The Tell-Tale Heart by Edgar Allan Poe

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How long does it take for the narrator to conceal the body?

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The narrator of “The Tell-Tale Heart” frequently mentions time, particularly when informing the reader of how slowly and cautiously he proceeded. He says that he would open the old man’s door at about midnight but that he moved so slowly that it took him an hour until his head was entirely in the room. On the eighth night, he says, he was more cautious than usual, and a watch’s minute hand moves more quickly than he did. When the old man sat up in bed and called out, he kept quite still and “did not move a muscle” for a whole hour. When he had finally killed the old man, he held his hand on his heart for “many minutes.”

The narrator says that it was four o’clock by the time he had finished concealing the body. Therefore, if we accept his timings as accurate, it must have taken him between one and a little less than two hours to conceal it (starting at midnight, finishing at four, and allowing over two hours for the time spent waiting in the old man’s room, actually killing him, and checking for a heartbeat afterward).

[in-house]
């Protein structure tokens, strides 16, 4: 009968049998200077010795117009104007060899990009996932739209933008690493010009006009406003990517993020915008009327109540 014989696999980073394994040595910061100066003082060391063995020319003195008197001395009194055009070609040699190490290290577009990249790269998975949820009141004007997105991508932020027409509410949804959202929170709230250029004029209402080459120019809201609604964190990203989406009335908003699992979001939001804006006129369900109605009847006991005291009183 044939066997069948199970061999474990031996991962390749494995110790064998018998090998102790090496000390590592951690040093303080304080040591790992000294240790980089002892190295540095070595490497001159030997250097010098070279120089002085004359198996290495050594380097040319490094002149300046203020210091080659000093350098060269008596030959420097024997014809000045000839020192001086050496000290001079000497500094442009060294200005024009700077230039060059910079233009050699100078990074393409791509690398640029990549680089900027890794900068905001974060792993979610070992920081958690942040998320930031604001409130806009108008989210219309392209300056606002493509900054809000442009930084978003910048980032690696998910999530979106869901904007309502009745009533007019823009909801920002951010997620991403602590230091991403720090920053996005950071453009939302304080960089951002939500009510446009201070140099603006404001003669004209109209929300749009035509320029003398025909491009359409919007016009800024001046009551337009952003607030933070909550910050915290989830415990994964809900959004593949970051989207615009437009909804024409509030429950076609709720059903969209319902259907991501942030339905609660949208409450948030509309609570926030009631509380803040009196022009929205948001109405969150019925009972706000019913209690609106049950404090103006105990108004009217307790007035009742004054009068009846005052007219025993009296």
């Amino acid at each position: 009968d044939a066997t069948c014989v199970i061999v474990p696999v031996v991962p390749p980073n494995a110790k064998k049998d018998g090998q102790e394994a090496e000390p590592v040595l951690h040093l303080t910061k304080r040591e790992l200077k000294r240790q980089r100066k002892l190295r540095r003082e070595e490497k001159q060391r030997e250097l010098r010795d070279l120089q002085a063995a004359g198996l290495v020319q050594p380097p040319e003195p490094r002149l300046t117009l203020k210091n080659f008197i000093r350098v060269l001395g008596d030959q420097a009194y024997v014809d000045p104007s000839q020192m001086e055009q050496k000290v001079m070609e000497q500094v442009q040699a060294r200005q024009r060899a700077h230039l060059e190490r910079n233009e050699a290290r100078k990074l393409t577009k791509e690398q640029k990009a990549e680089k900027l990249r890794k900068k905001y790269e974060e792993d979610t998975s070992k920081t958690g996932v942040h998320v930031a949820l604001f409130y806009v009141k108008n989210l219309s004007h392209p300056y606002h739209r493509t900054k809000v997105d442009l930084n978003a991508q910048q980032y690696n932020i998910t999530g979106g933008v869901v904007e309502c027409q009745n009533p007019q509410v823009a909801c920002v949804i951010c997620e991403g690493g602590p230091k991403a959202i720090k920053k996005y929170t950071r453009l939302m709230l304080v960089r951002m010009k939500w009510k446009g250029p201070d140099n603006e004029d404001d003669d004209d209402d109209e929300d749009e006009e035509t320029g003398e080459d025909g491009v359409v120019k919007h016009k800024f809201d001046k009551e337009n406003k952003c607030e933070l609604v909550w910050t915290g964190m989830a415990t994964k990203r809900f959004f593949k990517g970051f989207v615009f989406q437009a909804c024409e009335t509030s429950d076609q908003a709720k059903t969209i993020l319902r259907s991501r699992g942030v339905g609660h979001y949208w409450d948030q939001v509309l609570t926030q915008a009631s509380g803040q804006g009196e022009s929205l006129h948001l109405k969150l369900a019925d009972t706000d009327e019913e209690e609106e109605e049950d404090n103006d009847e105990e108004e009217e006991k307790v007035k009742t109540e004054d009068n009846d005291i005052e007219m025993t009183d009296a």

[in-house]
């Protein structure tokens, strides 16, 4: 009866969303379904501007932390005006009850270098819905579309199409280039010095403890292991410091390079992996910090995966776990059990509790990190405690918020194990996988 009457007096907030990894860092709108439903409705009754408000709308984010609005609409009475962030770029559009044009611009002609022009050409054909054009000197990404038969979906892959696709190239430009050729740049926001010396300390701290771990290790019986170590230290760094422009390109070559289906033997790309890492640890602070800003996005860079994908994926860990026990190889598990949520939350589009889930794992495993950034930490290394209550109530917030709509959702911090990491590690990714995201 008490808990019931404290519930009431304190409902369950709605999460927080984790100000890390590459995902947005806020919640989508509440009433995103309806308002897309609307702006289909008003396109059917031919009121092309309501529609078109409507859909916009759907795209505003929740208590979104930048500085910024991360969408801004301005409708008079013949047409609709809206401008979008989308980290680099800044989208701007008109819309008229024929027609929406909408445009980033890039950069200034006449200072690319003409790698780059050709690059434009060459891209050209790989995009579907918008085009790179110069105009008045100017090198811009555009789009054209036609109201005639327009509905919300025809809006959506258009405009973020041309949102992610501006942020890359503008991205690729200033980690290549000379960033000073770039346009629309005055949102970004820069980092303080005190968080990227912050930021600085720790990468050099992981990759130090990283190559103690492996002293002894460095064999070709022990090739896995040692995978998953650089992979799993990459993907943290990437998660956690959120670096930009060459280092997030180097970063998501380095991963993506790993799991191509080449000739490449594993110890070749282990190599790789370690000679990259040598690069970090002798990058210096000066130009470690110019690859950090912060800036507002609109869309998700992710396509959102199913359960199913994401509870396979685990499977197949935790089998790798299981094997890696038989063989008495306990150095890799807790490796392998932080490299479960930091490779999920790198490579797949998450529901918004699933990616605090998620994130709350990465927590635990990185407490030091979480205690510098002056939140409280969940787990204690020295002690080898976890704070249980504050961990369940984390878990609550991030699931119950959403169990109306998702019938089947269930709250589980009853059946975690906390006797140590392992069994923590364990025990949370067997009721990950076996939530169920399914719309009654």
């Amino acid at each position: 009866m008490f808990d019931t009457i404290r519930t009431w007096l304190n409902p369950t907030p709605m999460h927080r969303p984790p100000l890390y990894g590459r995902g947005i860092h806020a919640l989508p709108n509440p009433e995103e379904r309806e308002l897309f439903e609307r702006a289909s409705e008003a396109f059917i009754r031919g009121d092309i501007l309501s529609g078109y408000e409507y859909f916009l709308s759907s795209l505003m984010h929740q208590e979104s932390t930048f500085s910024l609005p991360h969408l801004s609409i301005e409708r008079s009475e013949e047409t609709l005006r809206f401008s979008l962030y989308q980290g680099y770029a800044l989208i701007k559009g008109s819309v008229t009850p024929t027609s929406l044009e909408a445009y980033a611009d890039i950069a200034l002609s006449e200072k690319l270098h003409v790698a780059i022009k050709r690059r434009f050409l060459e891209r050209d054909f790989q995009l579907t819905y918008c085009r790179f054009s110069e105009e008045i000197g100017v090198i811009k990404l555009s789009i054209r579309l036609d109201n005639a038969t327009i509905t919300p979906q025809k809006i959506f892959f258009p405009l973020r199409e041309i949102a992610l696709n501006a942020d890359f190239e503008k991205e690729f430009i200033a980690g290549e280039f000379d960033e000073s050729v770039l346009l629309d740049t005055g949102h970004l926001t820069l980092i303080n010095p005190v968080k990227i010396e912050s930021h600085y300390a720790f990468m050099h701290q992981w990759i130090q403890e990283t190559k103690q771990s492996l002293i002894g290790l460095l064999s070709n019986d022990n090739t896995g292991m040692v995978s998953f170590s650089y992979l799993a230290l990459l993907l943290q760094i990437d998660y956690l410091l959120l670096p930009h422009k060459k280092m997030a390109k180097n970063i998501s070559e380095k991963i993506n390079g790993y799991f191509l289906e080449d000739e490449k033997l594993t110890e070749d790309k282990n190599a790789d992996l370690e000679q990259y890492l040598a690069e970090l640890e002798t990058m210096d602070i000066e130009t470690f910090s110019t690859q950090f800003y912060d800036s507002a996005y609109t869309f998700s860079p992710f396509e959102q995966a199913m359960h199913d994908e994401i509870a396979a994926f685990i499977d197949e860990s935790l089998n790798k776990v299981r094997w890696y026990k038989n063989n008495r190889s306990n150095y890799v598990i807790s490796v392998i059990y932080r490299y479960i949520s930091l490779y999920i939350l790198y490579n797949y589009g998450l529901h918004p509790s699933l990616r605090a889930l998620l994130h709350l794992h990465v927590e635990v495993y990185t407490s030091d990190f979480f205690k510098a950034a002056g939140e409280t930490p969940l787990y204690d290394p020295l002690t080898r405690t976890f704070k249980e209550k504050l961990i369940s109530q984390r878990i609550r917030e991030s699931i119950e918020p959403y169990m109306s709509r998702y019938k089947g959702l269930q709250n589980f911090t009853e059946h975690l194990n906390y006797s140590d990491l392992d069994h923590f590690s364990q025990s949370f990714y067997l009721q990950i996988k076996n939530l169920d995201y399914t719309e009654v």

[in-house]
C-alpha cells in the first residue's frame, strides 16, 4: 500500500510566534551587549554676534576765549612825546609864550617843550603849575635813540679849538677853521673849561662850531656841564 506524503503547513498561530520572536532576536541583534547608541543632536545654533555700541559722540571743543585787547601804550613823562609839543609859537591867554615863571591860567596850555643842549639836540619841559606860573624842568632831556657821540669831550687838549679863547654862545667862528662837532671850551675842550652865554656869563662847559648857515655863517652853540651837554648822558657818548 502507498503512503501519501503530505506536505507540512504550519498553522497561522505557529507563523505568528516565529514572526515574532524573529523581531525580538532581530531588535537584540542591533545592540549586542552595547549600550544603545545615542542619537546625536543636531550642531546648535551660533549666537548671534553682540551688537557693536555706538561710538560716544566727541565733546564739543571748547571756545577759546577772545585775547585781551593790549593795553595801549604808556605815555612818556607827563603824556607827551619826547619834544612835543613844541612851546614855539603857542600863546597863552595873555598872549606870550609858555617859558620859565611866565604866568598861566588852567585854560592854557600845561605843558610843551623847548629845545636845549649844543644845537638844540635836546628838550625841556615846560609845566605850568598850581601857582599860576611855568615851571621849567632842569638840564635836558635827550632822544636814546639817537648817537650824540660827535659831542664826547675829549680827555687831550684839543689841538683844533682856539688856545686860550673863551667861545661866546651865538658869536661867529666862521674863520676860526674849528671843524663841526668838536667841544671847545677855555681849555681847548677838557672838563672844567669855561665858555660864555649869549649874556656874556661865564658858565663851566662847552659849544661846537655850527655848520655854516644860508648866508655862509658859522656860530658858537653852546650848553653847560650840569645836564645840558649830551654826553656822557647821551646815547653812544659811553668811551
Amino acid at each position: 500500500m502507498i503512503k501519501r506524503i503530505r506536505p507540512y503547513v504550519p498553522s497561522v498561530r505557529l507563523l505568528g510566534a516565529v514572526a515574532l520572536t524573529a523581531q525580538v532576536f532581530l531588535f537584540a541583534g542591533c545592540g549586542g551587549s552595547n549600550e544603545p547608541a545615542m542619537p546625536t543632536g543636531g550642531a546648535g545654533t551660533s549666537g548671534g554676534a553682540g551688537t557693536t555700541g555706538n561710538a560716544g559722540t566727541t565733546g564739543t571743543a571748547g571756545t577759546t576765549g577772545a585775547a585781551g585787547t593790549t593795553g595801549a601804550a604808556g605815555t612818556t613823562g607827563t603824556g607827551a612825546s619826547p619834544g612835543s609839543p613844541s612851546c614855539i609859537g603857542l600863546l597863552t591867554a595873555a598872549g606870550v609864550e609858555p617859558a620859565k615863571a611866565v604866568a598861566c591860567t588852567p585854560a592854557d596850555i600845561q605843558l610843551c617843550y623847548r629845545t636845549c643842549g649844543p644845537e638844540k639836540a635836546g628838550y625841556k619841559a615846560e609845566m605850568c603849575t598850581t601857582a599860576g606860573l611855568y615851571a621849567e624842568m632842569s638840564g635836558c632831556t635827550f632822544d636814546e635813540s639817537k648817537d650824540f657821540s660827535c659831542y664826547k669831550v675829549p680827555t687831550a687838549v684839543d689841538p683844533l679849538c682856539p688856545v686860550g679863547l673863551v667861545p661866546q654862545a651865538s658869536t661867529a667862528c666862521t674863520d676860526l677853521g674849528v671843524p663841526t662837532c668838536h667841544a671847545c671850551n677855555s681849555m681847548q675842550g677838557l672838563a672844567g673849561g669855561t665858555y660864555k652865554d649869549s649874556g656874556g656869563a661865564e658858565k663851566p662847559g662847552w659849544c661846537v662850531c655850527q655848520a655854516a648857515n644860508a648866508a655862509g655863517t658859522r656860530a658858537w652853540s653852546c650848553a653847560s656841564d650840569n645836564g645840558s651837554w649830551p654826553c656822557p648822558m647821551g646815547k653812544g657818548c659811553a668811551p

The narrator of “The Tell-Tale Heart,” however, is exceptionally unreliable even by the standards of Poe’s narrators. When he tells us that it took an hour to move his head a few inches, this must surely be hyperbole. The fact is that we cannot reliably determine anything about the story, including how long it took or even whether it happened at all, since the man who continually assures the reader that he is not mad is, at any rate, far from being sufficiently sane for us to trust.

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